Overdraw occurs in graphics applications where scenes are built using multiple layers of objects that overlap, and are rendered in a back-to-front order. High levels of overdraw can cause poor performance on some devices, where pixels are unnecessarily shaded multiple times.
The Mali Overdraw chart shows the number of fragments shaded per output pixel. Ideally this number should be less than 3.
This video explains the problem and provides some tips to avoid it.
Refer to our optimization advice for reducing overdraw. If the rendering order of objects and blending levels are acceptable, the next step is to check whether you have complex meshes that may result in very small triangles. With bigger triangles, Mali GPUs can use hidden surface removal (FPK) to stop rendering of objects that are behind other opaque objects. However, if triangles are too small to hit any sample points during rasterization, they can not be used as hidden surface occluders during FPK, and this can result in more overdraw. Check the FPK kill rate in the Early ZS chart to see if this number is low.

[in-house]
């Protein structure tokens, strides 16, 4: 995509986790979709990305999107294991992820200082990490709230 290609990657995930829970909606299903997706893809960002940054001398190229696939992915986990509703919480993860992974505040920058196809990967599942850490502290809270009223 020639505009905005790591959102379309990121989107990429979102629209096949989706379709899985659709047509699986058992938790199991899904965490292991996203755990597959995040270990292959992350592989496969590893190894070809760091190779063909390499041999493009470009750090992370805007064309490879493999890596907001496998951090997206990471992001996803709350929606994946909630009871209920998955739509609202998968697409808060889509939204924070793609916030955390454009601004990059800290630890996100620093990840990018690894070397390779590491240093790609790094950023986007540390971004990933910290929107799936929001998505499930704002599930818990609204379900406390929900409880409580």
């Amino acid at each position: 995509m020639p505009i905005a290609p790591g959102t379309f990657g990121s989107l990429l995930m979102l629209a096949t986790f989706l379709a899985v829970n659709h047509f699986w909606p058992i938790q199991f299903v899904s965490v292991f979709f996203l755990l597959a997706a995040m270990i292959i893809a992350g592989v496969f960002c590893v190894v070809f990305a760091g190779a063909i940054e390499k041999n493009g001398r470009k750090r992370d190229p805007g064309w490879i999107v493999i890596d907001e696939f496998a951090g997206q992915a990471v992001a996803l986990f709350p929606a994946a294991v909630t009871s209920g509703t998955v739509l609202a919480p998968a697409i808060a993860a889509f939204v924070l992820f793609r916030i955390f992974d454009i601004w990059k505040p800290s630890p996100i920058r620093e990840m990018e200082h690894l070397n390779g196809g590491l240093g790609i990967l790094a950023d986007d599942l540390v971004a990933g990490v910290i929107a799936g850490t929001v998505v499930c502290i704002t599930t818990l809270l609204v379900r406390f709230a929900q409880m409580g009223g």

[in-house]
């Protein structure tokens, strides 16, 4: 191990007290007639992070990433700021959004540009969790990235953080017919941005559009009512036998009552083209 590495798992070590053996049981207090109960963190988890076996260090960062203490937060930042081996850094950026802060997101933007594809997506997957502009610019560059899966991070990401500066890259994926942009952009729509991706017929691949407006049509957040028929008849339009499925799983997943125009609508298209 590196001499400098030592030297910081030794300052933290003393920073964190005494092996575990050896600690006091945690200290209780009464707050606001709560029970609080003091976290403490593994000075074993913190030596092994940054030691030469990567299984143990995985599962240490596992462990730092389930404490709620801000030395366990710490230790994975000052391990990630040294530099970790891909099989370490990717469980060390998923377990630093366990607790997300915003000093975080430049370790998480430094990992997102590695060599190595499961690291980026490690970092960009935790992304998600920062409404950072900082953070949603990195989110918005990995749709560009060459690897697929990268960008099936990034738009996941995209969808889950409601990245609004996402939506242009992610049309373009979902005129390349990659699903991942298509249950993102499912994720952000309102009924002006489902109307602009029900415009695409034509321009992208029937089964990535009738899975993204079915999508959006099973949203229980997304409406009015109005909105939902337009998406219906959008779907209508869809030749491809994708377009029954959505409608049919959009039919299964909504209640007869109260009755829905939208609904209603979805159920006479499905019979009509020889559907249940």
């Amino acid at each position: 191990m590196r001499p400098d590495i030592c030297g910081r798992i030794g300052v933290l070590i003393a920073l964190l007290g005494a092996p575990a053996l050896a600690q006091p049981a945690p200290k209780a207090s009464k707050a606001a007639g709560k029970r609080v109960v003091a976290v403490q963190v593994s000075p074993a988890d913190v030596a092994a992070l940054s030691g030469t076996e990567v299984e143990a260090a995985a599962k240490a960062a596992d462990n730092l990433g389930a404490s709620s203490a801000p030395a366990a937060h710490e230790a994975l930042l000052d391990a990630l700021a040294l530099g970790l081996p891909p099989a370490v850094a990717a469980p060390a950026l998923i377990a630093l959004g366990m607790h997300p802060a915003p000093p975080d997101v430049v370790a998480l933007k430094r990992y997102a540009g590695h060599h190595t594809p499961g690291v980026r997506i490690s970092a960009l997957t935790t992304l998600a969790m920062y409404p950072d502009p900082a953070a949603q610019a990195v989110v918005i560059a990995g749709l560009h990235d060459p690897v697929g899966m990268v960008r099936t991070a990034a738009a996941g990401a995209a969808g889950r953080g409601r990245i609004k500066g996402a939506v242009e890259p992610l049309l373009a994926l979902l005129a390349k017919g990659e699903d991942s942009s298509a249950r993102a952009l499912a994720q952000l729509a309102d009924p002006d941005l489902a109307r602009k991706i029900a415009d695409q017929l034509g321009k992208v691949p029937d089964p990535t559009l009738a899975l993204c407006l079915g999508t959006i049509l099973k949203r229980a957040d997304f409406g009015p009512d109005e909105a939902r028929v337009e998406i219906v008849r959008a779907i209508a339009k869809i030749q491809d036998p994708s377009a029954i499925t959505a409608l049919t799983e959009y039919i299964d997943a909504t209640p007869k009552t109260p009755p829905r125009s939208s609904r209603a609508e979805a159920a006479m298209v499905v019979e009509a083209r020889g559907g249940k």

Explore overdraw further with Graphics Analyzer
Use Graphics Analyzer to explore your object geometry in more detail. You can capture the level of overdraw in a scene, and explore it to see which objects are causing the problem.